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~Expect the Unexpected~
If your expectation of religious buildings in India is based around Hindu temples, mosques and endless statues of the Buddha, then Kochi (or Cochin as it used to be known) will come as a surprise. The state of Kerala is predominantly Christian and also the heartland of the Indian Communist Party - not a combination to be expected or to be found in many places. Christianity was brought to Kerala by the waves of European invaders who made it their home and found it to be a fertile ground for missionary work. As a port city, Kochi was Catholic for many years under the influence of the Portuguese and then Protestant when the Dutch turned up. We Brits then rolled in and kicked the Dutch out later. These transitions were not always peaceful as you can imagine and many of the Catholic churches were destroyed or 'transferred' to Protestantism under Dutch rule.
The Basilica of Santa Cruz is lauded as one of the oldest and most important churches in one of the oldest and most important Christian cities in India. The claim of age is a wee bit naughty and misleading. True, the construction of the church started in 1505 and it was upgraded to a cathedral five decades later. True also that the Dutch didn't destroy it (although they did rather wickedly use it to store their armaments). It was us, the proud British who turned up and knocked the place down after kicking the Dutch out in 1795. Nearly a century later a Portuguese missionary and bishop of Cochin set about getting the church rebuilt and it was finished by his successor and consecrated as a cathedral again in 1905. Another eight decades passed and the lovely Pope John Paul II (the pope that even non-Catholics rather liked) turned up and raised it to the status of Basilica in 1984. It's one of only eight such basilicas in India. To paraphrase the song "They get knocked down, but they get up again".
Our driver Shijo was a Catholic. We learned this on our first morning with him when he asked me "Madame is arsey?" displaying a level of character awareness and directness that I hadn't expected. My husband burst out laughing - he got the misunderstanding more quickly than me and had spotted the rosaries hanging from the rear view mirror and the flashing illuminated statues of the Virgin Mary on the dashboard. "No," he replied "not Roman Catholic, Church of England". We had booked a half day tour of Kochi to be added to the end of our four night trip in Kerala and Shijo was determined to make sure we started with a couple of churches, so much so that he managed to engineer the timings of our various touristic stops to ensure we missed the synagogue. Our first stop was Santa Cruz.
The basilica stands in slightly scruffy grounds which double up as a playground for the school that adjoins the property. From the outside the building is bright and clean and painted cream. The paintwork looks to have been carefully tended and is distinctly less mouldy than most older buildings with painted exteriors. It has twin towers and spires at either side of the frontage which gives it a very European style. It's classified as 'gothic' but probably the popular merger of European and Asian style that's generally referred to as Indo Saracenic. Three large wooden doors give access into the nave of the basilica and the opulence of the interior contrasts greatly with the plainness of the outside.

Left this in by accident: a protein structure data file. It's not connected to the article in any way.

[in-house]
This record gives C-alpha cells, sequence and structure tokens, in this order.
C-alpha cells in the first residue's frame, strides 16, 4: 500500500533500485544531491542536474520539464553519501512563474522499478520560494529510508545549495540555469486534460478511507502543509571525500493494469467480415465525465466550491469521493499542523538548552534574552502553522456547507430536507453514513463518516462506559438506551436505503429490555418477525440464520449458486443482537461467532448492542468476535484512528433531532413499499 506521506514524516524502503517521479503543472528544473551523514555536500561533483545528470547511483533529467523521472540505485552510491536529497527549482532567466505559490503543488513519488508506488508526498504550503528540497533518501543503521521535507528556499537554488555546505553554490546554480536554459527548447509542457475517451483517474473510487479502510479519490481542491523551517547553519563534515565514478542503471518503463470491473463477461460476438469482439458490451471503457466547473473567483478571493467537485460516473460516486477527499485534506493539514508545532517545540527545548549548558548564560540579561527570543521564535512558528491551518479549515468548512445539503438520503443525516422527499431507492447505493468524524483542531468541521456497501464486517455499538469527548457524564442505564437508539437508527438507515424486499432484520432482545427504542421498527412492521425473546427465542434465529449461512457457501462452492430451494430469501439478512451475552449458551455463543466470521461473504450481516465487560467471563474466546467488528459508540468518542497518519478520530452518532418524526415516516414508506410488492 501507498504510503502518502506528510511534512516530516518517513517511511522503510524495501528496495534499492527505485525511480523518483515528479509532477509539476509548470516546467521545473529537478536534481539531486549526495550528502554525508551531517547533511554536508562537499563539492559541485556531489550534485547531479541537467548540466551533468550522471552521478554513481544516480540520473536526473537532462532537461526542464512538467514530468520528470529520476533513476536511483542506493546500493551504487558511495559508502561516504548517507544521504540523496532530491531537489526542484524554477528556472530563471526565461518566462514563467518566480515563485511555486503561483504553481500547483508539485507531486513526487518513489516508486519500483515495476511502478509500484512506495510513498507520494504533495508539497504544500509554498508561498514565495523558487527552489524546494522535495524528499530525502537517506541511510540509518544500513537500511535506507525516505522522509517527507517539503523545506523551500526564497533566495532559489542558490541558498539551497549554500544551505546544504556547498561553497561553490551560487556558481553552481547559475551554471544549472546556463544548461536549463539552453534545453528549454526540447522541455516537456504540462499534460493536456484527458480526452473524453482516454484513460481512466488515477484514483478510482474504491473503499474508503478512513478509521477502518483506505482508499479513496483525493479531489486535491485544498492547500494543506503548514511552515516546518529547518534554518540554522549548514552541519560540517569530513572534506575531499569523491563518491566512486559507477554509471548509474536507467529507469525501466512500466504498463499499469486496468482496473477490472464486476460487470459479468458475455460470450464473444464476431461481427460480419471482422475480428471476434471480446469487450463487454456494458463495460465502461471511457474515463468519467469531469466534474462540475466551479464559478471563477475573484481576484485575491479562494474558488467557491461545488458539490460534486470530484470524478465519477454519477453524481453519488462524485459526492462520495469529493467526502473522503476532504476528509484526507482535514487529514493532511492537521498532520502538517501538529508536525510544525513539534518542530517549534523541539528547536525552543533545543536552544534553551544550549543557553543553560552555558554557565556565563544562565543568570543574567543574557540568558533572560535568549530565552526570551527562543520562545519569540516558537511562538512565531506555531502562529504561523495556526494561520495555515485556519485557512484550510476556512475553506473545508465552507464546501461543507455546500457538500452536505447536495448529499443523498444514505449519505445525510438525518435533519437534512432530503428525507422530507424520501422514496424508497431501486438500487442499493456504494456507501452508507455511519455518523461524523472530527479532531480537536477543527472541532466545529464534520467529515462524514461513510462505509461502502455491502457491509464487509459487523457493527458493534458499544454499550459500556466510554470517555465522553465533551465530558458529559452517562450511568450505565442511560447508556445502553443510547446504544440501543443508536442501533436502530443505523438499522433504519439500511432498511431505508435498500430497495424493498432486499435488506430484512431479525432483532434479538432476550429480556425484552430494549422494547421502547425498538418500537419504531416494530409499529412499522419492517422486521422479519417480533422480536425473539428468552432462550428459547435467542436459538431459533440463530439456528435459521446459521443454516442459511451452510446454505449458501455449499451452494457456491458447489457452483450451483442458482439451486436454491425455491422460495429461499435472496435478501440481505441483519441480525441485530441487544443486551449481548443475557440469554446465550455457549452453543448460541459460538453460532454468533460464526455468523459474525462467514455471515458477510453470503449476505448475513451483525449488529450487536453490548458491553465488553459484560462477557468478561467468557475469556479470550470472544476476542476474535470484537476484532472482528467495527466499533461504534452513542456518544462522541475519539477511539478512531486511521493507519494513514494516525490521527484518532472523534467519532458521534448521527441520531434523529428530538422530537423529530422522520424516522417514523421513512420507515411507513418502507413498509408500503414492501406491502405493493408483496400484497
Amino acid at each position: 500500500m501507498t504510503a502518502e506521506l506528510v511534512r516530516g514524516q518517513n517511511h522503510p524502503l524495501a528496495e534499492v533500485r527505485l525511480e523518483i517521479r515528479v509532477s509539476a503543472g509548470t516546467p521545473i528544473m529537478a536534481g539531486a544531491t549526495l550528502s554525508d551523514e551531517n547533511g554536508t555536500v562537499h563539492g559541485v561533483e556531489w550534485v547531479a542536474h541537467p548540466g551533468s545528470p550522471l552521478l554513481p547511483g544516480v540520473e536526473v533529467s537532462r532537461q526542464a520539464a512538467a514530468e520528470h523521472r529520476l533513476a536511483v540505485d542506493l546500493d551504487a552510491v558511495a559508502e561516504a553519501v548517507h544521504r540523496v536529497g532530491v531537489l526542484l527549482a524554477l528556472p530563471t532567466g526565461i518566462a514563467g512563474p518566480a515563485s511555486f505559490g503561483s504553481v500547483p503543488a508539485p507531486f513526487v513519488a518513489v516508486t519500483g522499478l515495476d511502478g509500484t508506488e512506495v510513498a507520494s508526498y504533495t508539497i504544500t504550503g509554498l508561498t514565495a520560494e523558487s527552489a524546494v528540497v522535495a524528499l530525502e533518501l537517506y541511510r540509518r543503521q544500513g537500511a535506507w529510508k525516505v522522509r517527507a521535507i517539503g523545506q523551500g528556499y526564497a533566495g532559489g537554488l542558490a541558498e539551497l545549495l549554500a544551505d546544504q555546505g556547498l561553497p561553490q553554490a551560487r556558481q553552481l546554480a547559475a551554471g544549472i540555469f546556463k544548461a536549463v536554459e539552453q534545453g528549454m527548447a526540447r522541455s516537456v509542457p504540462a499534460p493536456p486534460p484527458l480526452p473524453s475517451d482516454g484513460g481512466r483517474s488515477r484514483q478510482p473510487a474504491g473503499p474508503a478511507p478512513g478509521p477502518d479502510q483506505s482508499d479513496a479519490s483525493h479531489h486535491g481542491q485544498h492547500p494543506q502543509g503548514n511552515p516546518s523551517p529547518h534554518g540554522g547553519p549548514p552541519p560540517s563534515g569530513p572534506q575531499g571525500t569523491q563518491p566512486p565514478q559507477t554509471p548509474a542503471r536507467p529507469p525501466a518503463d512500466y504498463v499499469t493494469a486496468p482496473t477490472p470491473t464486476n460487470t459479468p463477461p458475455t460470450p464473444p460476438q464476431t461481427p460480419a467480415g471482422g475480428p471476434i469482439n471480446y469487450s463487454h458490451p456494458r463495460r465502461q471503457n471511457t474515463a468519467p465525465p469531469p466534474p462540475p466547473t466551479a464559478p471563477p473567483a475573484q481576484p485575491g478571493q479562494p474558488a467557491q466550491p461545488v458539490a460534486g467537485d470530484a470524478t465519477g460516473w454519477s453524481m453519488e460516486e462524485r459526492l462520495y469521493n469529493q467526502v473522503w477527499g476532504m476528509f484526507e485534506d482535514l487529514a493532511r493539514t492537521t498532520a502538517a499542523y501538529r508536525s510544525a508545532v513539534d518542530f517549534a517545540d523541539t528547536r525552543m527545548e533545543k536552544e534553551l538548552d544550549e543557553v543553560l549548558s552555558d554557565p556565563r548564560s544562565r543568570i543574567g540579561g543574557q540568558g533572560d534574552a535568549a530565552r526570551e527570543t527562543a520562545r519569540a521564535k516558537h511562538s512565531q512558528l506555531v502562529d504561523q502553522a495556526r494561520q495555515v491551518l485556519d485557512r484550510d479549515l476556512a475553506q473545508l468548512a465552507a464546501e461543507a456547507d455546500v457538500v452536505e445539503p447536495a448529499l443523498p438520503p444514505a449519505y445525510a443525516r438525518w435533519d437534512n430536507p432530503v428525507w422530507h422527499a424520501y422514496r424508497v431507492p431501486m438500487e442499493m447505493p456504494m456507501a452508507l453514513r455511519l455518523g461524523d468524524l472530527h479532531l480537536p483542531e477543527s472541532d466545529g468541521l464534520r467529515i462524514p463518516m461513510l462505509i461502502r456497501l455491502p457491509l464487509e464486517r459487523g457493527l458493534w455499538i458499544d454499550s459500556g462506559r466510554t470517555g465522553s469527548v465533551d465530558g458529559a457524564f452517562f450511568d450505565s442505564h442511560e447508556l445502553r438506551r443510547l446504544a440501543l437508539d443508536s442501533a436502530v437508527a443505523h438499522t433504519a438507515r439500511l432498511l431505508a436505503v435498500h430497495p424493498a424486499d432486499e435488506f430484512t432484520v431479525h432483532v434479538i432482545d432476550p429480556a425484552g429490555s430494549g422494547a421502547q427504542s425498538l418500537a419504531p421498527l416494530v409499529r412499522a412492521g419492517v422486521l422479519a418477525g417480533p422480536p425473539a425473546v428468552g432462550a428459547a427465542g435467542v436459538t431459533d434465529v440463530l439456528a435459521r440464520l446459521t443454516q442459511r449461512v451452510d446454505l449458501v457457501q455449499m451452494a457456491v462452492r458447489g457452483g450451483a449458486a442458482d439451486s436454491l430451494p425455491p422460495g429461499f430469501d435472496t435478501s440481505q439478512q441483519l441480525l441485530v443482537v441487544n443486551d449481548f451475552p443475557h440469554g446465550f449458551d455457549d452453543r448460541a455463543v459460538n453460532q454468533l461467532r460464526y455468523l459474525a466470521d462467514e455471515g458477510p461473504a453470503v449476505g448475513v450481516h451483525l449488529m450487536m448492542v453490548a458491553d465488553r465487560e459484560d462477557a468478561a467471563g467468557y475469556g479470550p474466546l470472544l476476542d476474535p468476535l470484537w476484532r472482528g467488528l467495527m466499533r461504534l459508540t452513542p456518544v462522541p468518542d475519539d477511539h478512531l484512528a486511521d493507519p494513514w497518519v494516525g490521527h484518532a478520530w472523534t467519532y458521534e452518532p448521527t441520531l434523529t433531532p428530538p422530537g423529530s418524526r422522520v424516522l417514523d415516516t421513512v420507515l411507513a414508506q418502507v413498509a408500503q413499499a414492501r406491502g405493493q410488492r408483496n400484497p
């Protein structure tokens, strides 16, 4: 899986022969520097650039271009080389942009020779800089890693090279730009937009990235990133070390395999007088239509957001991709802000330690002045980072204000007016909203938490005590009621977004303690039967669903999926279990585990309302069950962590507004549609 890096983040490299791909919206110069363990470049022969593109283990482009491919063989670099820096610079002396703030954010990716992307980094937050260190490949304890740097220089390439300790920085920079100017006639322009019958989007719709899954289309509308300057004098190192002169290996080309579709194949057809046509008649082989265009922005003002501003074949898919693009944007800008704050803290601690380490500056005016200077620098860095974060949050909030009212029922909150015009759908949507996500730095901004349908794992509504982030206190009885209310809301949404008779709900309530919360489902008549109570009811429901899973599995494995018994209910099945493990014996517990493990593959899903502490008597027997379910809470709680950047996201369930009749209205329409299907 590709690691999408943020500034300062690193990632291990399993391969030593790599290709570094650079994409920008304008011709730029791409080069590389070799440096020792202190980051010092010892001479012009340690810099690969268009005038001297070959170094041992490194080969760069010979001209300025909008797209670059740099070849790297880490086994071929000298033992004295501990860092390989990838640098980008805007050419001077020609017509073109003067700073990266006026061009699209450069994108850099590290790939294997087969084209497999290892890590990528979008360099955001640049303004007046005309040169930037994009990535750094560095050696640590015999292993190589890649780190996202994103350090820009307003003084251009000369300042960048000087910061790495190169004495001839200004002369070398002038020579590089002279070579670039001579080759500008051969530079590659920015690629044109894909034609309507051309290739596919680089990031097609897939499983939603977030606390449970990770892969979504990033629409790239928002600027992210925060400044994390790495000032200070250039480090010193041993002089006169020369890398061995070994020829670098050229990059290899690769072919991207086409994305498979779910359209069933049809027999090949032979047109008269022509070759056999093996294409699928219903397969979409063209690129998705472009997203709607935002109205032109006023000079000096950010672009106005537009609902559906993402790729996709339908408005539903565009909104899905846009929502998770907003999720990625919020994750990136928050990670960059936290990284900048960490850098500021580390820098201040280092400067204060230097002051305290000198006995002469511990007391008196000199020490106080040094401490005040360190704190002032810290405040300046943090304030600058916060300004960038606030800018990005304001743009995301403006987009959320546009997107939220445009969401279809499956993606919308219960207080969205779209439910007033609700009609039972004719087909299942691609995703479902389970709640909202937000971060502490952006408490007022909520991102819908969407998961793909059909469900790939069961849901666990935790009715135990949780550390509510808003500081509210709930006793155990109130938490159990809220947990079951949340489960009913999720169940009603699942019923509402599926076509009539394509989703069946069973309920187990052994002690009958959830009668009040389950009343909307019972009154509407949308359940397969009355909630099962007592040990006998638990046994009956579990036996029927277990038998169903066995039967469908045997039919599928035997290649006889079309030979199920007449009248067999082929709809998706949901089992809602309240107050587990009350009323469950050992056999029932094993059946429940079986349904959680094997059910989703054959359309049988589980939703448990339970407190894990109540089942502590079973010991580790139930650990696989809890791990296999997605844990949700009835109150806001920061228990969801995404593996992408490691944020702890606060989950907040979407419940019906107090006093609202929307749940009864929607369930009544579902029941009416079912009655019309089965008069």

~Bright and Beautiful~
Inside the church is bright and well-lit from the windows down the side of the nave. Wooden pews are lined up neatly in the middle of the room. The roof is supported by iron pillars, painted a cheery shade of blue. Ceiling fans hang down from the vaulted wooden roof to keep the congregation cool. The Stations of the Cross are found in painted panels on the ceiling and just about every surface is decorated.
The bright, cheery decoration is mostly hand painted, with gorgeous trompe l'oiel effects. Arches which appear to be tiled are actually painted and pillars which look to be wooden or marble are also the result of clever paint effects. The floors are tiled in interlocking geometrical patterns.
The altar is a visual feast of bright colours and lavish decoration; crosses, crucifixes and icons abound and the area is decorated with fresh flowers on pedestals. Fancy paint work recreates a heavenly sky with little puffy clouds and a large painting of the last supper hangs in the eaves of the roof above a modern cross, lit from behind. Cast iron balconies to either side separate a viewing gallery from the ground floor. A shrine to the right side of the altar area holds three statues - St Francis Xavier (a rather unpleasant inquisitor whose body didn't decompose after death and is still preserved in one of the churches of Old Goa), the Virgin Mary and a chap who looks to me to be Pope John Paul II. Noticeably all the faces are white and European which probably made sense at the time of building and decorating the basilica but always seems a bit odd to me. I'm constantly searching for the saints to have brown faces and not look quite so much like European missionaries.
If you like churches then I'm sure you'll enjoy the Santa Cruz Basilica and even if you don't it's worth a quick visit. I enjoyed the architecture and especially the interior decoration which seems to combine Christian images and European artistic styles with traditional Indian temple fresco painting skills. There's no charge to go in though donations are obviously appreciated, and so long as you don't turn up during a service, you can feel free to take photos and have a mooch around. If you plan to also visit the Church of St Francis where Vasco de Gama was buried, combining the two churches gives an interesting insight into the grand and the more humble styles of church building.